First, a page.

Destiny 2 may have been available on PlayStation 4 and Xbox One for some time now but it has finally launched on PC. Available via Battle.Net, Bungie’s masterpiece combines elements of three huge genres: action, first person shooter and massive multiplayer online. The game sees players once again (not again for PC gamers) take up the role of Guardians as they look to save the world. Do the Titans, Hunters and Warlocks have what it takes to stop the incoming threats? Well you’ll have to play the game, no plotline spoilers here!
The storyline does a great job of blending an explosive, impactful experience into what is an MMO setting. Bungie has somehow constructed a story drive wonder that feels fast paced and more surprisingly linear. Players are driven down long spiralling tunnels, to what seems an obvious single path in front of them. Yet, they are walking along the side of grand open areas. Stop for a minute and look around and players will notice they are traversing huge open areas, that will be full of MMO content. The storyline is more like a whirlwind, whisking players from location to location. This gives players a taste of the nuances of the locations but if players just blast through the story they are barely skimming the surface of what is on offer.
CGI cutscenes bring the plot to life and are the real awe factor of the storyline. It’s like watching a movie. The Cabal might be very Space Marine like, which does make their leader Ghaul look a bit generic. Nevertheless, the portrayal of Ghaul in these cutscenes elevates him into an intriguing character, though it is still obvious he is more than a tad evil and needs to be stopped. Soon things turn from bad for the Earth and the Guardians to hazardous for the solar system. This is what the story of Destiny 2 focuses on with a mixture of laughs and frights along the way.
The constant barrage of enemies and explosions are broken up with the interjection from voice-comms and AI. These help the story telling of the game to advance outside of cutscenes, adding meaning to the tasks players are asked to do. In the face of such a bleak outcome for the Earth a few characters stand out at breaking the semi-serious tones to give the game a different edge. These are a Deadpool like hero named Cayde-6 and a dual personality AI Failsafe. When it comes to Cayde-6 no other character could win over players by simply holding a chicken in an otherwise super serious cutscene. Failsafe is slightly different and entertains by letting players know “It’s not murder if it’s robots”! Other characters along the way are good but no one matches up to these two personalities.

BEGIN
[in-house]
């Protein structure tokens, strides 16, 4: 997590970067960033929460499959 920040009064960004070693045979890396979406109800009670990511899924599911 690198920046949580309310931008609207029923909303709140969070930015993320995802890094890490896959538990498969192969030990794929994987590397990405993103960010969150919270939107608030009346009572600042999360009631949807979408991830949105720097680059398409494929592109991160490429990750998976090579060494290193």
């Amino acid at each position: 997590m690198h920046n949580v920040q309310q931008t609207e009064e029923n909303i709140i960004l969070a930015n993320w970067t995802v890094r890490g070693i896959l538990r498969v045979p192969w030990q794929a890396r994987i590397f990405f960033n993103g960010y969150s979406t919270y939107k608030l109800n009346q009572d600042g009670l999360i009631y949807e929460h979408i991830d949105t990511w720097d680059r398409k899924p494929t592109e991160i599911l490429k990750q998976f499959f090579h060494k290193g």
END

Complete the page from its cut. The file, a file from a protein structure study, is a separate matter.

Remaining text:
Moving from the laughs to the frights, this is what shows off the tremendous and immersion making visual and audio experience. The orchestral score is used to brilliant effect to ramp up the grandness of locations and set the mood and tone of others. This combined with the lighting system can create some truly spooky locations. Lit only by torchlight these areas are prone to things suddenly jumping out at you, and with the tension that’s been built up it only goes to exaggerate the impact upon players.
From the very start the best approach is to leave questions about the lore alone. Sci-Fi, space age, tech like magic is often used to explain things. At the end of the day this is a future where a huge sphere in the sky has arrived to give Light based powers to dead people on Earth. What some would consider plot holes actually work to Destiny 2’s advantage. They elevate the mystery and intrigue of the whole situation. What really is the Traveller? Why’s it here? Are Guardians 100% good? If there is one think I’m sure of it’s that I still don’t I know the answer to any of these questions, and that leaves me wanting more!
As with any MMO the wealth of content past the story is what will keep gamers hooked and make them sink hours and hours into the game. From Raids and Strikes to the PvP Crucible there is plenty of choice, whether you are looking to fill 5 minutes or 5 hours. The quickest is the PvP gamemode, which take place at The Crucible. This drops teams of players into small maps for a quick showdown. Players have the choice between Quickplay and Competitive: for the later it is worth going in as a group. To me this mode doesn’t have as much holding power over gamers compared to a game devoted to it, though Destiny 2 does feature spot of FPS gameplay.